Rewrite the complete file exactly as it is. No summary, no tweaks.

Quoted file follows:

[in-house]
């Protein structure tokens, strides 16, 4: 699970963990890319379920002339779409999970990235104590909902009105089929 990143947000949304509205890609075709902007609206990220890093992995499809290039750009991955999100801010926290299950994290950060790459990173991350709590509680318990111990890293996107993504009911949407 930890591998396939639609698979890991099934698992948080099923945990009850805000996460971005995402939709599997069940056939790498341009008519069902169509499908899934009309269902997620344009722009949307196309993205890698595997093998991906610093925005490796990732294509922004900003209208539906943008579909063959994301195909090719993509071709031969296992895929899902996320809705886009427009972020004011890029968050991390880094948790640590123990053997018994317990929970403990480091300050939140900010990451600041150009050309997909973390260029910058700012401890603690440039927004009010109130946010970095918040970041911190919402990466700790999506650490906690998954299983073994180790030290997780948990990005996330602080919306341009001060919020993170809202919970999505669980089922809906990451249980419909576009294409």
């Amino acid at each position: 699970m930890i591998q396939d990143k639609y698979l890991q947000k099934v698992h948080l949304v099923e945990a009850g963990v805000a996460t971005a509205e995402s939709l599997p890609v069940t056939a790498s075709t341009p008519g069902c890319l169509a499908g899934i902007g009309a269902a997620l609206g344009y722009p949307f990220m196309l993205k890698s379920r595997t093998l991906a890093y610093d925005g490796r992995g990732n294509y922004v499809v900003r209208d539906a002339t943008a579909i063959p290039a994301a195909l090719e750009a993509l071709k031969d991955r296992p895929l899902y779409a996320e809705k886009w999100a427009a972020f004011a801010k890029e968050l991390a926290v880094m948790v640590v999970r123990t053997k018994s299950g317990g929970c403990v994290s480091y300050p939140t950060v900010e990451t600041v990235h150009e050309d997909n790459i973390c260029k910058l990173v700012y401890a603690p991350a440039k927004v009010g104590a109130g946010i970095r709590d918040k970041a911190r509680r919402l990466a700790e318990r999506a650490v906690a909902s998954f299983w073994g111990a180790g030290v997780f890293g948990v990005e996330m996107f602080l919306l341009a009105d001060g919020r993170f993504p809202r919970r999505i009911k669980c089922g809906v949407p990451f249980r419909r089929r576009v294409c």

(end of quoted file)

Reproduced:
[in-house]
């Protein structure tokens, strides 16, 4: 699970963990890319379920002339779409999970990235104590909902009105089929 990143947000949304509205890609075709902007609206990220890093992995499809290039750009991955999100801010926290299950994290950060790459990173991350709590509680318990111990890293996107993504009911949407 930890591998396939639609698979890991099934698992948080099923945990009850805000996460971005995402939709599997069940056939790498341009008519069902169509499908899934009309269902997620344009722009949307196309993205890698595997093998991906610093925005490796990732294509922004900003209208539906943008579909063959994301195909090719993509071709031969296992895929899902996320809705886009427009972020004011890029968050991390880094948790640590123990053997018994317990929970403990480091300050939140900010990451600041150009050309997909973390260029910058700012401890603690440039927004009010109130946010970095918040970041911190919402990466700790999506650490906690998954299983073994180790030290997780948990990005996330602080919306341009001060919020993170809202919970999505669980089922809906990451249980419909576009294409």
């Amino acid at each position: 699970m930890i591998q396939d990143k639609y698979l890991q947000k099934v698992h948080l949304v099923e945990a009850g963990v805000a996460t971005a509205e995402s939709l599997p890609v069940t056939a790498s075709t341009p008519g069902c890319l169509a499908g899934i902007g009309a269902a997620l609206g344009y722009p949307f990220m196309l993205k890698s379920r595997t093998l991906a890093y610093d925005g490796r992995g990732n294509y922004v499809v900003r209208d539906a002339t943008a579909i063959p290039a994301a195909l090719e750009a993509l071709k031969d991955r296992p895929l899902y779409a996320e809705k886009w999100a427009a972020f004011a801010k890029e968050l991390a926290v880094m948790v640590v999970r123990t053997k018994s299950g317990g929970c403990v994290s480091y300050p939140t950060v900010e990451t600041v990235h150009e050309d997909n790459i973390c260029k910058l990173v700012y401890a603690p991350a440039k927004v009010g104590a109130g946010i970095r709590d918040k970041a911190r509680r919402l990466a700790e318990r999506a650490v906690a909902s998954f299983w073994g111990a180790g030290v997780f890293g948990v990005e996330m996107f602080l919306l341009a009105d001060g919020r993170f993504p809202r919970r999505i009911k669980c089922g809906v949407p990451f249980r419909r089929r576009v294409c």